Going from concept to well-executed business process requires outstanding workflow software.
If the purpose of a workflow is to achieve a result or complete some process, then the purpose of workflow management is to achieve better results, often by managing the “people” part of the workflow. For example, in a complex workflow, some people’s tasks may be done in parallel rather than in sequence, because they don’t affect each other. This can accelerate completion of the overall workflow. Excellent workflow management depends upon excellent workflow software.
Workflow Software Should Allow Visualization of Workflows
In the early days of automated workflows, the only way to visualize a workflow was through a flowchart or other diagram, or by reading through computer code if you could understand it. Today, you should expect a clean, intuitive interface from workflow software, so that you can visualize a workflow in its entirety and component by component.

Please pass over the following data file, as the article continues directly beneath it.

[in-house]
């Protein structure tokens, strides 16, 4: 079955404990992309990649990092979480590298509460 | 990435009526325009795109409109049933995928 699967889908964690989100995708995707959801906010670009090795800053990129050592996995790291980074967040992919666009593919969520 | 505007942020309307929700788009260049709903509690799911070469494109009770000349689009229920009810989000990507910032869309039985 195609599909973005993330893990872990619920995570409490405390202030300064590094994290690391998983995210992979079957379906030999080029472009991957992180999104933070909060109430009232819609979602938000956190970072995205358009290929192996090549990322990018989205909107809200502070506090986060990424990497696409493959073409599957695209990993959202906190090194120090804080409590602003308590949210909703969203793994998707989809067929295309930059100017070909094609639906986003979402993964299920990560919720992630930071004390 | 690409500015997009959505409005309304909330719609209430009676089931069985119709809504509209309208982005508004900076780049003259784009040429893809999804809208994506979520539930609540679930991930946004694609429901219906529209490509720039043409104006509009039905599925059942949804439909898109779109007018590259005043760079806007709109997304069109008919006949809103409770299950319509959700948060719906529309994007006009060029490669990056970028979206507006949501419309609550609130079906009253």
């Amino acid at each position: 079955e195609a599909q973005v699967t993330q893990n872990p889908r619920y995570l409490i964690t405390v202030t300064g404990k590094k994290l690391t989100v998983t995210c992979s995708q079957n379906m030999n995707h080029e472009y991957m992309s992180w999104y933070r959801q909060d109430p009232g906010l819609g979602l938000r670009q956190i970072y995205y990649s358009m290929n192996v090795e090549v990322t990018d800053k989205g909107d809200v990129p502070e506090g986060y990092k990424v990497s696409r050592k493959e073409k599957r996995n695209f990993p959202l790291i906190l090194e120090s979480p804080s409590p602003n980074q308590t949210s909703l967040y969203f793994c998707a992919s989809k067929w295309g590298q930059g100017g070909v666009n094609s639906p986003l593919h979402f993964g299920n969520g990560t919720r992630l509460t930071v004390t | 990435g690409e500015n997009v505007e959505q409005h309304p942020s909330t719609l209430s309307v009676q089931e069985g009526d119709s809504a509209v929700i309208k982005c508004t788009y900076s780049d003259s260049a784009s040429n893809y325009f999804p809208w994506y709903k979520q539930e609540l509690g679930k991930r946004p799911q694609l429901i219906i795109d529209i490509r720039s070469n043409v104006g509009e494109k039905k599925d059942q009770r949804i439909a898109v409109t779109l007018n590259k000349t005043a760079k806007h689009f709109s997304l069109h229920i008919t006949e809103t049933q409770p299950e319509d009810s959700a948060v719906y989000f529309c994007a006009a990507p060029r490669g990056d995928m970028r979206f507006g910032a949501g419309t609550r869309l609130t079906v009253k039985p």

Being able to visualize a workflow lets you see where things may be done better in another order, or where steps that don’t affect each other can be done in parallel rather than in sequence. It’s hard to manage a workflow that you can’t envision.
Conveniences in Automated Workflows Can Improve Workflow Management
Workflow software includes form builders, because forms are a critical part of most workflows. The right workflow software will allow you to build conveniences right into the forms to promote better workflow management. For example, pre-filling of certain form fields can save considerable time. Suppose the workflow created for the hiring process includes numerous forms that require the job candidate’s name and contact information. Once the first form of the process is completed, subsequent forms can pre-fill name and contact information fields automatically, so there’s no duplication of effort.
Other conveniences in automated workflows include automatic notifications to personnel whose input is required, automatically date- and time-stamping steps as they are completed, and saving data from the workflow for future reporting purposes.
Reports using data collected by a workflow help with continuous workflow improvement.